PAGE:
Static websites are great for blogs and minimal websites. They are significantly smaller when compared to dynamic websites and hence can be hosted using very minimal server hardware requirements. Today we will be going through a static website generator called Hugo. Hugo is written in go and is capable of running very fast. There are also a wide variety of themes given by the community over at Hugo-Themes.
Hugo allows users to write their content in markdown format and then creates static websites that you can then upload to a server to be deployed! With Hugo creating a website becomes very hassle-free. So let’s get going and start up an example website!
Installing Hugo on Linux Debian/Ubuntu Linux
Hugo is available for all three major operating systems: Linux, Mac, and Windows. First and foremost, open up your terminal window and give the following command:
sudo apt install hugo
If you are not on Linux, follow the installation directions for your OS over at this link.
Creating a website and user customization
There are several commands that come with Hugo. The first command you need to know is the command that is given to create a new website. The command syntax is as follows:
hugo new site <site-name>
This will create a new directory in the current directory with the name of the directory being the name of the site you gave. Now if you cd into the directory and list all the content you may see there are some folders created. Also a config file will be created, this is the main configuration file for your website.
The folders created are discussed below:
- archetypes: These are used to configure the default front matter for your pages, an example would be the title of a blog post, date of publication, etc
- content: This folder will house the main contents of your website. The content for a blogging website may be the blog posts.
- data: This will act as a mini database for your website.
- layouts: Layouts are a sort of frame that is used to generate your web pages. For example, every page on your website may have a common footer, in this folder, we can store the code for that. All parts will come together when we run the hugo command.
- static: This folder stores all the static files that will be shown on your websites. For example, you may want to share images as part of your blogs, then all the images will be stored here.
- themes: This is the folder where all the themes will be stored
Installing a theme for your site
To begin putting some content out, first, we will need a theme for our website. There are thousands of themes available on the Hugo-Themes page, and you can choose one to your own liking! Most of the time the developers working on a theme will even have an example site for you to view as a preview.
So go ahead and check out some themes for your website! In this article, we will go for the PaperMod theme. Usually, on any theme you choose, you will find instructions or an installation section.
Create a Papermod folder
For this article, we will follow the instructions given by the PaperMod Theme. First, we need to go into the folder we created:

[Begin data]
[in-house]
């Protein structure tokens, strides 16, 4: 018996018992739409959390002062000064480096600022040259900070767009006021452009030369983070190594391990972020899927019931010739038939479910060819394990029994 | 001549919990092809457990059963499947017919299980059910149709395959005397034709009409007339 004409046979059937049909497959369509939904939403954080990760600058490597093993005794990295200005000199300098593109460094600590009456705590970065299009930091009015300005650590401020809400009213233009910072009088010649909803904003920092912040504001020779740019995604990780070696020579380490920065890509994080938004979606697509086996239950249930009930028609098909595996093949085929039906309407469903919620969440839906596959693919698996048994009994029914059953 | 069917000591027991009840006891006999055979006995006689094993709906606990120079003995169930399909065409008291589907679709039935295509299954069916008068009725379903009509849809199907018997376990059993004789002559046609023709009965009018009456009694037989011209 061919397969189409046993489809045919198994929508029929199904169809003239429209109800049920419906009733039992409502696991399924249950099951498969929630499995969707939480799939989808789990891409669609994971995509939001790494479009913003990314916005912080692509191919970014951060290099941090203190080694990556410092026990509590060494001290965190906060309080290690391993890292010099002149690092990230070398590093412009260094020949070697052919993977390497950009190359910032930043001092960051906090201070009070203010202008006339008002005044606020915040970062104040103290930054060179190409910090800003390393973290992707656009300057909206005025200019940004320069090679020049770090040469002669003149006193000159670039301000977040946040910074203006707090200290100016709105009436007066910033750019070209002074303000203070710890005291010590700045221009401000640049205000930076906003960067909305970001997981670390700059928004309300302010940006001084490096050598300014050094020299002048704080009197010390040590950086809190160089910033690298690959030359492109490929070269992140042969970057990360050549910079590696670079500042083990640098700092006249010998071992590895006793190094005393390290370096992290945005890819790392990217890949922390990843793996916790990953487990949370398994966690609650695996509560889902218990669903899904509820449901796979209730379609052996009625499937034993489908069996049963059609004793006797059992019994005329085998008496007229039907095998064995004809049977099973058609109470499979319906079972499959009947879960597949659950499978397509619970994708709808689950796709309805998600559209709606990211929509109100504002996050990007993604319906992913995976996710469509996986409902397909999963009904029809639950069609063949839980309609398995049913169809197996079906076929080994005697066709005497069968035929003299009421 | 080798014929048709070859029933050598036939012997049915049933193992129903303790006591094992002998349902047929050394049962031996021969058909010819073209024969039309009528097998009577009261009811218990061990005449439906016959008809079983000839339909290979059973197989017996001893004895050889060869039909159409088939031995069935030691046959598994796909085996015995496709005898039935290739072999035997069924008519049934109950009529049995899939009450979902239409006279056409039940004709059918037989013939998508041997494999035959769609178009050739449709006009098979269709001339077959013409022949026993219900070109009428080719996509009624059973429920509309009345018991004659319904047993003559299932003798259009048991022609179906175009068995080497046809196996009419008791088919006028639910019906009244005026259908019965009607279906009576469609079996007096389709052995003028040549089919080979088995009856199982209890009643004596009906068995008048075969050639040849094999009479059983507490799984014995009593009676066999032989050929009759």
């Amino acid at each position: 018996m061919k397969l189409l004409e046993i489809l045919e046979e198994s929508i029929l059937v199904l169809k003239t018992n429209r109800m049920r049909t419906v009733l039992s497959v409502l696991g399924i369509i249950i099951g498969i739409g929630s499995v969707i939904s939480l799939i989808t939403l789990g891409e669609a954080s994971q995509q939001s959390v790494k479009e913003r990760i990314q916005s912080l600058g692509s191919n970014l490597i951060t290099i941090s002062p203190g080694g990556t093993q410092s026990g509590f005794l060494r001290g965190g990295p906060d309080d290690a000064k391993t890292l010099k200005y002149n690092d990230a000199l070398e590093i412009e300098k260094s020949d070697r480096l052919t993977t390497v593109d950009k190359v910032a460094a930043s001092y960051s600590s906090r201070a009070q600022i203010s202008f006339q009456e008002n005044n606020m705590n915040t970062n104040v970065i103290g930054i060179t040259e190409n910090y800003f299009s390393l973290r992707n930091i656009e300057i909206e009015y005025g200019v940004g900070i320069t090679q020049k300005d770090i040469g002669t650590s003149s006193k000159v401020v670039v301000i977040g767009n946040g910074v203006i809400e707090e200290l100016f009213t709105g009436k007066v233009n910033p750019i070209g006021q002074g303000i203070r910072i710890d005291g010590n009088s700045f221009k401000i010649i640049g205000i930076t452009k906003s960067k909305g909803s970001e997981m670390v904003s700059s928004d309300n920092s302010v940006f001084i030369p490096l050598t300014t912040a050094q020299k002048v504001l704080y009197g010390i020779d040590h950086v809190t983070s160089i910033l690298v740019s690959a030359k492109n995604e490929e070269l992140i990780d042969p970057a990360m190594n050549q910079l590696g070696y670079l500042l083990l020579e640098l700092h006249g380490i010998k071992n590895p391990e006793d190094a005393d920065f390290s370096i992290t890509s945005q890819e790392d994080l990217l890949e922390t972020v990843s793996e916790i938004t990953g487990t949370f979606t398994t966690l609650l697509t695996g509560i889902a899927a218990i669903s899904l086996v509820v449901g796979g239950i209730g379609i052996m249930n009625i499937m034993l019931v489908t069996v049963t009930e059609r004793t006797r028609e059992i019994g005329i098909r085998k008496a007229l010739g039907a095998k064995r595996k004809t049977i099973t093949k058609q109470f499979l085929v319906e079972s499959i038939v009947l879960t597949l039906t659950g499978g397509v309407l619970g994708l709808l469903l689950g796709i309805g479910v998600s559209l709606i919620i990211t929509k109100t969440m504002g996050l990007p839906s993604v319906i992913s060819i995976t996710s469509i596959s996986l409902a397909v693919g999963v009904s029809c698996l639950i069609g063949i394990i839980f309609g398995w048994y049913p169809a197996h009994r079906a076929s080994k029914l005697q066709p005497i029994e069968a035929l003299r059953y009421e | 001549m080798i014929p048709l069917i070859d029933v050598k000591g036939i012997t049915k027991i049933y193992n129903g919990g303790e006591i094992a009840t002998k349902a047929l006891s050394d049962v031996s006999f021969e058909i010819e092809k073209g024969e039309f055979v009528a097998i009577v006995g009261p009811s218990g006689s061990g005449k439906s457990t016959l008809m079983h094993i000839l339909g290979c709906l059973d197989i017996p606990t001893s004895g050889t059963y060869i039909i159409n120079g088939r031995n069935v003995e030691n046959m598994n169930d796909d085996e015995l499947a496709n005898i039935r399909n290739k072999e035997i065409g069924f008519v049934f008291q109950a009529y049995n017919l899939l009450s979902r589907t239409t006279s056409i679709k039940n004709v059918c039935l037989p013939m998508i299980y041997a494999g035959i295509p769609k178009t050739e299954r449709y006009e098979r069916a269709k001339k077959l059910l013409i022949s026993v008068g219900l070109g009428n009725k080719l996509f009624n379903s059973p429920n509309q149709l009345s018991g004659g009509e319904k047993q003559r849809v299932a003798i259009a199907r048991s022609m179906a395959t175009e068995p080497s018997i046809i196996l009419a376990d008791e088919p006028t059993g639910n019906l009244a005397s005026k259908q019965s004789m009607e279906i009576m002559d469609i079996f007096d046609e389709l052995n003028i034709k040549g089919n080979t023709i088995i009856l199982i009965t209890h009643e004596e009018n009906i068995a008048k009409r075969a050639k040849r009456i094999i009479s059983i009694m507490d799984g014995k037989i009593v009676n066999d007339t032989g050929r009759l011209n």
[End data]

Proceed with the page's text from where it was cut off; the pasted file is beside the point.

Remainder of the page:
cd <site-name> git clone https://github.com/adityatelange/hugo-PaperMod themes/PaperMod --depth=1
This code clones the repository into our themes folder. To activate the theme we need to edit the configuration file at the root of our website’s folder.
Editing the config file
Let’s open up the config.toml file and edit it!
First set the baseURl to blank and give a title of your choice in the title area. Now add the following line to set the theme for our website.
theme = 'PaperMod'
Starting the server
Now go back to the folder and give the following command:
This will run your Hugo site as a local server on the port localhost:1313. You can check out the content of your posts this way before even building the website. This also compiles files in real-time, which means you can edit and view your website in real-time, without going back and forth!
As we have stated before all your content will be located in the content folder at the root of your website’s folder. The layouts folder is usually used for theme overrides. A theme comes with its own set of layouts located in the layouts folder in that theme’s layouts directory.
So whenever you want to modify the layout of your website you can either go into the theme’s layout folder and change it or copy the file over to your website’s own layout folder and then edit it. We recommend doing it the latter way, just because that way you are preserving the original file if something ever goes south.
Also, keep in mind that you store all your images in the static folder!
So let’s get started and add a new post to our site! To do that go ahead and give the following command:
hugo new posts/first_post.md
This will create a new posts folder inside your content folder and put a markdown file, which is also populated with some details that are in the archetype configuration! Everything in between the dashes that are already populated is known as the front matter and is necessary for our posts.
The actual body of the post begins after the front matter. One crucial thing we need to know is that we have to set the draft set to false in order to actually see the post! So let’s add some content and change the draft to false:
--- title: "First" date: 2022-11-08T22:25:50+05:30 draft: false --- Hi there!
Now go back to the root of the website and give the server command again:
Now you can see that there is some content generated on our website! All our posts will be written using Markdown.